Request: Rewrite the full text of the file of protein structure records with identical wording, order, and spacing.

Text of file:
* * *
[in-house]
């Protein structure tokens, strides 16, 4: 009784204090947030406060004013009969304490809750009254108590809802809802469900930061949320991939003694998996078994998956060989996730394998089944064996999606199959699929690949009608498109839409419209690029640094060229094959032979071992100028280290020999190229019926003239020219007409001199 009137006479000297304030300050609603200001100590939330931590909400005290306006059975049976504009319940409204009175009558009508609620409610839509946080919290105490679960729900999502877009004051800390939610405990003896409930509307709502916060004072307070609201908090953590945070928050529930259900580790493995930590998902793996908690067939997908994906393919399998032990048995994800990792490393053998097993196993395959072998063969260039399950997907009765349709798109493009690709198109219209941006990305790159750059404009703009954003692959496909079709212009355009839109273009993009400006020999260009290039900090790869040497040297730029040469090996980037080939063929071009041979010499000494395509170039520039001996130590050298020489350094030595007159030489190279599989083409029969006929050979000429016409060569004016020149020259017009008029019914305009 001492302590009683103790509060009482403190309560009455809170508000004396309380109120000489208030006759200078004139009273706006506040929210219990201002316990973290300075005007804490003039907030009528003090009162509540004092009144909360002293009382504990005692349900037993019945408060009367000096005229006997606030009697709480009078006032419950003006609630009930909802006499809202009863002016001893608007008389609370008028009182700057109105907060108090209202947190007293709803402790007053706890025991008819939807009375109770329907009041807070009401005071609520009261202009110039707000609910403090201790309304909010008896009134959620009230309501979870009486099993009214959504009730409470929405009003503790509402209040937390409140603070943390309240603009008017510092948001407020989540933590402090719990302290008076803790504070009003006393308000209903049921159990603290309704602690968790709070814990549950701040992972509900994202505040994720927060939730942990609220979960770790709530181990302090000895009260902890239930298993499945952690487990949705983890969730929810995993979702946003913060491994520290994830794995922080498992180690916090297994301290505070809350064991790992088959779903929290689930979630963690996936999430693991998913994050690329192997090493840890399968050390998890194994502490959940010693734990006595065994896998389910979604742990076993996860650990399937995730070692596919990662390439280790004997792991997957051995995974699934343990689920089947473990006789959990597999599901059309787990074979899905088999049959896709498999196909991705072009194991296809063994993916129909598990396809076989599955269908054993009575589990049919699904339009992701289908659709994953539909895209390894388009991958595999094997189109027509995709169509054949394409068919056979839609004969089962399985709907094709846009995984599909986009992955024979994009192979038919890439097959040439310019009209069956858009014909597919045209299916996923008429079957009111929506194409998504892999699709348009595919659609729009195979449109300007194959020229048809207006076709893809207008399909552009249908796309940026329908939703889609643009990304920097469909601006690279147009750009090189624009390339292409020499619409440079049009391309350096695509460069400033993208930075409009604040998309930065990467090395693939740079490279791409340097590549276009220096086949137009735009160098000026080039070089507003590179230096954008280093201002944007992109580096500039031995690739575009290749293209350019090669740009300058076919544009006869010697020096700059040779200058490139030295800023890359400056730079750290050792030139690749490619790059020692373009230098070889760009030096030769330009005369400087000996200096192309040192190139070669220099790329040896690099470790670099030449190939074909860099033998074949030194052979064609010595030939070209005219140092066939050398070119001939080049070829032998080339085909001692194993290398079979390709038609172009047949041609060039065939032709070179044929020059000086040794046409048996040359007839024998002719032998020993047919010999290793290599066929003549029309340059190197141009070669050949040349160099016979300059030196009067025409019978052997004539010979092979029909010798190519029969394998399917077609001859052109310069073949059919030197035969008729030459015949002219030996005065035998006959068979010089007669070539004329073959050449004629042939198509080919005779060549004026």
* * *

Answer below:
[in-house]
């Protein structure tokens, strides 16, 4: 009784204090947030406060004013009969304490809750009254108590809802809802469900930061949320991939003694998996078994998956060989996730394998089944064996999606199959699929690949009608498109839409419209690029640094060229094959032979071992100028280290020999190229019926003239020219007409001199 009137006479000297304030300050609603200001100590939330931590909400005290306006059975049976504009319940409204009175009558009508609620409610839509946080919290105490679960729900999502877009004051800390939610405990003896409930509307709502916060004072307070609201908090953590945070928050529930259900580790493995930590998902793996908690067939997908994906393919399998032990048995994800990792490393053998097993196993395959072998063969260039399950997907009765349709798109493009690709198109219209941006990305790159750059404009703009954003692959496909079709212009355009839109273009993009400006020999260009290039900090790869040497040297730029040469090996980037080939063929071009041979010499000494395509170039520039001996130590050298020489350094030595007159030489190279599989083409029969006929050979000429016409060569004016020149020259017009008029019914305009 001492302590009683103790509060009482403190309560009455809170508000004396309380109120000489208030006759200078004139009273706006506040929210219990201002316990973290300075005007804490003039907030009528003090009162509540004092009144909360002293009382504990005692349900037993019945408060009367000096005229006997606030009697709480009078006032419950003006609630009930909802006499809202009863002016001893608007008389609370008028009182700057109105907060108090209202947190007293709803402790007053706890025991008819939807009375109770329907009041807070009401005071609520009261202009110039707000609910403090201790309304909010008896009134959620009230309501979870009486099993009214959504009730409470929405009003503790509402209040937390409140603070943390309240603009008017510092948001407020989540933590402090719990302290008076803790504070009003006393308000209903049921159990603290309704602690968790709070814990549950701040992972509900994202505040994720927060939730942990609220979960770790709530181990302090000895009260902890239930298993499945952690487990949705983890969730929810995993979702946003913060491994520290994830794995922080498992180690916090297994301290505070809350064991790992088959779903929290689930979630963690996936999430693991998913994050690329192997090493840890399968050390998890194994502490959940010693734990006595065994896998389910979604742990076993996860650990399937995730070692596919990662390439280790004997792991997957051995995974699934343990689920089947473990006789959990597999599901059309787990074979899905088999049959896709498999196909991705072009194991296809063994993916129909598990396809076989599955269908054993009575589990049919699904339009992701289908659709994953539909895209390894388009991958595999094997189109027509995709169509054949394409068919056979839609004969089962399985709907094709846009995984599909986009992955024979994009192979038919890439097959040439310019009209069956858009014909597919045209299916996923008429079957009111929506194409998504892999699709348009595919659609729009195979449109300007194959020229048809207006076709893809207008399909552009249908796309940026329908939703889609643009990304920097469909601006690279147009750009090189624009390339292409020499619409440079049009391309350096695509460069400033993208930075409009604040998309930065990467090395693939740079490279791409340097590549276009220096086949137009735009160098000026080039070089507003590179230096954008280093201002944007992109580096500039031995690739575009290749293209350019090669740009300058076919544009006869010697020096700059040779200058490139030295800023890359400056730079750290050792030139690749490619790059020692373009230098070889760009030096030769330009005369400087000996200096192309040192190139070669220099790329040896690099470790670099030449190939074909860099033998074949030194052979064609010595030939070209005219140092066939050398070119001939080049070829032998080339085909001692194993290398079979390709038609172009047949041609060039065939032709070179044929020059000086040794046409048996040359007839024998002719032998020993047919010999290793290599066929003549029309340059190197141009070669050949040349160099016979300059030196009067025409019978052997004539010979092979029909010798190519029969394998399917077609001859052109310069073949059919030197035969008729030459015949002219030996005065035998006959068979010089007669070539004329073959050449004629042939198509080919005779060549004026």